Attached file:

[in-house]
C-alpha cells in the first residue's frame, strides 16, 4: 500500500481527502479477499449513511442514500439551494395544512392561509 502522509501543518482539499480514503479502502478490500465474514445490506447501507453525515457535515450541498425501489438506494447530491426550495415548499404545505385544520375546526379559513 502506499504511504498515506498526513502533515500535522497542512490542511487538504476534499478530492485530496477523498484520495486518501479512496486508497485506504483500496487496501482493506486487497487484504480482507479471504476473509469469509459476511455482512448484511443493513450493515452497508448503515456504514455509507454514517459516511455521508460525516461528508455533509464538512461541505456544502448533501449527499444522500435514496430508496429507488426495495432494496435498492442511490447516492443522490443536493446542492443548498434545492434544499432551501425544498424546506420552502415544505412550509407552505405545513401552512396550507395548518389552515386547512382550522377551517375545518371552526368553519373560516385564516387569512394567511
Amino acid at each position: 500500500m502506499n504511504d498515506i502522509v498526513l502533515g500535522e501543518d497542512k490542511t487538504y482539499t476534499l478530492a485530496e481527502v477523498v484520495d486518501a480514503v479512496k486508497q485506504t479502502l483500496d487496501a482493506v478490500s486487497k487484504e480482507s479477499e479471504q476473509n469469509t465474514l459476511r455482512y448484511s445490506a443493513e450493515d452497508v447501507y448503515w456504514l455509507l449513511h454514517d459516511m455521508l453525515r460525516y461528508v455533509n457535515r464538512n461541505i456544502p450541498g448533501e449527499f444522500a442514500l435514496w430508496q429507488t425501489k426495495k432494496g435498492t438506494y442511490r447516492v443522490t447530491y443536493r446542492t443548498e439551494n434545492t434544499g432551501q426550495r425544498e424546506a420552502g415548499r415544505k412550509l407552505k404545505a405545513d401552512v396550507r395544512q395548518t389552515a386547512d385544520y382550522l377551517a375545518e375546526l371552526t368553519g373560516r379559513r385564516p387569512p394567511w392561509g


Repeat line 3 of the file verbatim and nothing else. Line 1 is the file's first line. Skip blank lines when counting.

Amino acid at each position: 500500500m502506499n504511504d498515506i502522509v498526513l502533515g500535522e501543518d497542512k490542511t487538504y482539499t476534499l478530492a485530496e481527502v477523498v484520495d486518501a480514503v479512496k486508497q485506504t479502502l483500496d487496501a482493506v478490500s486487497k487484504e480482507s479477499e479471504q476473509n469469509t465474514l459476511r455482512y448484511s445490506a443493513e450493515d452497508v447501507y448503515w456504514l455509507l449513511h454514517d459516511m455521508l453525515r460525516y461528508v455533509n457535515r464538512n461541505i456544502p450541498g448533501e449527499f444522500a442514500l435514496w430508496q429507488t425501489k426495495k432494496g435498492t438506494y442511490r447516492v443522490t447530491y443536493r446542492t443548498e439551494n434545492t434544499g432551501q426550495r425544498e424546506a420552502g415548499r415544505k412550509l407552505k404545505a405545513d401552512v396550507r395544512q395548518t389552515a386547512d385544520y382550522l377551517a375545518e375546526l371552526t368553519g373560516r379559513r385564516p387569512p394567511w392561509g